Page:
FFXIII is a game which seriously opposes providence, fate, vocation and destiny with free will. The game repeats a refrain that there is no such thing as purpose, and no grand design, only free choice. A Christian philosophy would always show how evil destroys itself by it's own disordered choices, we don't really get this coming across in XIII. The Christian philosophy acknowledges that Almighty God can and does include miracles as a part of His providential unfolding of His plan for the universe, FFXIII mocks the concept of miracles, we hear Vanille saying "Miracles are things we make for ourselves", and again " Wishes can come true, but not if you wait for miracles".

Self Sacrifice for others
As has already been mentioned, we get a glimpse in Snow of a character who is willing to sacrifice himself for others. The greatest point of self sacrifice is at the end of the game when Vanille and Fang allow themselves to complete their focus and begin to destory the world only so as to become crystal and preserve it from falling out of the sky and being utterly destroyed. Their self sacrifice however is lessened however given the fact that they aren't actually sacrificing their lives, they will be crystal for some time, but it is pretty obvious that in their case they will return to normal after some time. Even so, perhaps being held in crystal for a few hundred years isn't exactly fun!

Basic Christian Theodicy- Monotheism, Goodness of creation, understanding of eternal reward/punishment based on moral behaviour.

This is where the game really scores badly, while it doesn't necessarily come across in the game, the lore around the game tells us that the universe the game exists in has a multiplicity of gods, and gods of the manner of ancient pagan deities that are at war with each other, that give birth, and that can be destroyed by humans! It should be obvious that a harmonious and law governed universe such as that which the characters of FFXIII inhabit doesn't reflect or support a polytheistic universe which, far from being harmonious, would be driven this way and that by the caprice of these conflicting deities.
The Primarch= The Pope= Bad Guy
The main bad guy of the game is the equivalent of the pope, the leader of the worship of the gods. We don't actually see any places of worship in the game or anyone actually engaging in worship of the gods, so what he actually does on a day to day basis isn't clear, what is clear though is the message religious authority= secret evil controlling despot. We don't get any glimpses of eternal life or eternal punishment in hell, which is deeply lamentable and so there is no sense in which wicked acts have eternally damaging consequences for their actors.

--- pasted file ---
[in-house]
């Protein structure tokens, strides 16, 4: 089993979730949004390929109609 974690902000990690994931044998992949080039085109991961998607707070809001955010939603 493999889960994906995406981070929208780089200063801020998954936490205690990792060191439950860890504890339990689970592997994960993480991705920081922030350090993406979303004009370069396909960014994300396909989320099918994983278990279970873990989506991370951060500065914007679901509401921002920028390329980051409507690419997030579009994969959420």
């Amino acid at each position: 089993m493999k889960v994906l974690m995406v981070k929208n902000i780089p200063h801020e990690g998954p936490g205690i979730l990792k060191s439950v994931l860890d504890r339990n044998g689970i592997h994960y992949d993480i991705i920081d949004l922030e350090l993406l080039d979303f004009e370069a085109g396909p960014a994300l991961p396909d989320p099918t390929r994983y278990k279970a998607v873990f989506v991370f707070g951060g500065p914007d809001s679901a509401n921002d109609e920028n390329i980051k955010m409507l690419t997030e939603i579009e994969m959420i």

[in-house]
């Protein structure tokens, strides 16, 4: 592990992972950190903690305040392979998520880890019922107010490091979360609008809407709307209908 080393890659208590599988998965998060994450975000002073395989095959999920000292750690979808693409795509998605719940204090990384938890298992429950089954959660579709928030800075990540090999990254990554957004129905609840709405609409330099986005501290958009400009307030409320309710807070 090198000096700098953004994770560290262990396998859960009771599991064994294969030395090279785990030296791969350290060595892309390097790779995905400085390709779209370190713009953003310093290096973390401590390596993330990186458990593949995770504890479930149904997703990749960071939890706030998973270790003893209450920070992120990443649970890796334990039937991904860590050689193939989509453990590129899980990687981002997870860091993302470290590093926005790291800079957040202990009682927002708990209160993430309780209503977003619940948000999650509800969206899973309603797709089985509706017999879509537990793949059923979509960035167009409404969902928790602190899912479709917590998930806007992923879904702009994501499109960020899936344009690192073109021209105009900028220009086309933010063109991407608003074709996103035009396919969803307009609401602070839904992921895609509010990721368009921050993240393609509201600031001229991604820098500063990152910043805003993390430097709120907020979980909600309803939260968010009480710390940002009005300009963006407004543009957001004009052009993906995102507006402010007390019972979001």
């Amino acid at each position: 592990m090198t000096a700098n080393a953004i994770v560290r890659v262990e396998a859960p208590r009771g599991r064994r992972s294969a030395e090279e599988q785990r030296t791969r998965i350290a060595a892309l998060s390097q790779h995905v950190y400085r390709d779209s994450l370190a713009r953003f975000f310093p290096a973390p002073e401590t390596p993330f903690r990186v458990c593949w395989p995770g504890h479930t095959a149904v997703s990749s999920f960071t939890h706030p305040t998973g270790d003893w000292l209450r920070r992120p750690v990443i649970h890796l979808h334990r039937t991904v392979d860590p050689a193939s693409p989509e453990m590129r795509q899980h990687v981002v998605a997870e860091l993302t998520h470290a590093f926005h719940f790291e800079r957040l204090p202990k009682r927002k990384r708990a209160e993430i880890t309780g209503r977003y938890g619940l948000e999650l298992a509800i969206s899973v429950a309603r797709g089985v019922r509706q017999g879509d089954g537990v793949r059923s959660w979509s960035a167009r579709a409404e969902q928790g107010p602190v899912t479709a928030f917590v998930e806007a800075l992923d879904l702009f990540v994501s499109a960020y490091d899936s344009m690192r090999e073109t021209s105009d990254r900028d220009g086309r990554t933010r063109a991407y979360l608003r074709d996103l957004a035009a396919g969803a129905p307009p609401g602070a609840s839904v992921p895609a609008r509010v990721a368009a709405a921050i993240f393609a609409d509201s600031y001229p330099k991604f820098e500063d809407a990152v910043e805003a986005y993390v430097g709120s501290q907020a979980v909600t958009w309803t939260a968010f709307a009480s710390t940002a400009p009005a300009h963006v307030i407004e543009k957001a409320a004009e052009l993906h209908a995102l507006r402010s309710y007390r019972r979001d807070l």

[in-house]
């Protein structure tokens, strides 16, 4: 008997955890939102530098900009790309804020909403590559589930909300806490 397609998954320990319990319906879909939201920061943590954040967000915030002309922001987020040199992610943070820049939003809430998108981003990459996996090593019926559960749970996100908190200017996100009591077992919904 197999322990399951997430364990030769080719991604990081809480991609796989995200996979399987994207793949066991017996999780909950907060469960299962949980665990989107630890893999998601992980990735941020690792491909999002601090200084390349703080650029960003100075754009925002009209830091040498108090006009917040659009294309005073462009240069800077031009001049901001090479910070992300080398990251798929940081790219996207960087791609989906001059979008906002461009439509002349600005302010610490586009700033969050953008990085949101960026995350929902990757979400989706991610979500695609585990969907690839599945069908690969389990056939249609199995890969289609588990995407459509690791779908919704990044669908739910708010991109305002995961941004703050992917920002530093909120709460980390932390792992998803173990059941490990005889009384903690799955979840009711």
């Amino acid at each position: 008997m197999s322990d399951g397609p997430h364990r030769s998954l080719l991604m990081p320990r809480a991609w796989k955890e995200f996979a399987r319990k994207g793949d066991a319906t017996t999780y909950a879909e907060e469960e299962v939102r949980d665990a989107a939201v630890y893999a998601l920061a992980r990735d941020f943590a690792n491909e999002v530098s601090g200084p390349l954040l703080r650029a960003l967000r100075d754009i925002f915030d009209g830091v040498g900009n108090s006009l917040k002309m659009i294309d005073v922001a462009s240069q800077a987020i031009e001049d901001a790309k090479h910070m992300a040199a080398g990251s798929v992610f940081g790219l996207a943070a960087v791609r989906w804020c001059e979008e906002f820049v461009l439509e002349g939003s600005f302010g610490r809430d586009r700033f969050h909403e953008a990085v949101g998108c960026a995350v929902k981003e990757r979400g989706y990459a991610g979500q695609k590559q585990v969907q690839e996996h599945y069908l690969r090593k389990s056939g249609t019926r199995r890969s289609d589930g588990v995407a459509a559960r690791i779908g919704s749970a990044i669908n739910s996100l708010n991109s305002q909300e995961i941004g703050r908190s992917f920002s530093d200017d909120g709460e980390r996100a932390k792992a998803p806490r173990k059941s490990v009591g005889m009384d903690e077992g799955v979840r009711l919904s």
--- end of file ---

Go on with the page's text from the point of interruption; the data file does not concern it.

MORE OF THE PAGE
Conclusion

Final Fantasy XIII as an RPG is alright, the gameplay, for me, never reaches the battle and strategy heights of X, nor the side-quest and exploring heights of VII, nor the freedom of VI. The game seemed way too linear and the story, for all its philosophical flaws, was fundamentally dull and uninspiring. 

As an embodiment of the Christian worldview it fails even more dramatically. In many ways the refrain is similar to that of X. I'm not sure which is more harmful to the faith, X is poisonous in it's de-construction of a religious and objectively moral society into a complete farce, vindicating freedom above morality. XIII makes similar points but comes at them from a different angle, with XIII there is an absolute glorification of a false understanding of human freedom cut off from human nature- as if humans could find fulfillment and flourishing by asserting themselves over the divine order, as if human free-will was the true source of what men of the past considered miracles.

X is certainly a better game and its story is told in a much more engaging manner, I think that probably makes it more dangerous. XIII never grips the player in the way that X does and never really makes the player reflect too much on his own life and world. So it isn't a great game, but in fact, from our standpoint, that might in fact be its saving grace.

Thursday, May 14, 2015

The gift of Knowledge and Video Games

The gift of the Holy Spirit called the gift of knowledge is the gift by which our intellect is illuminated to find truths about God present in creation around us.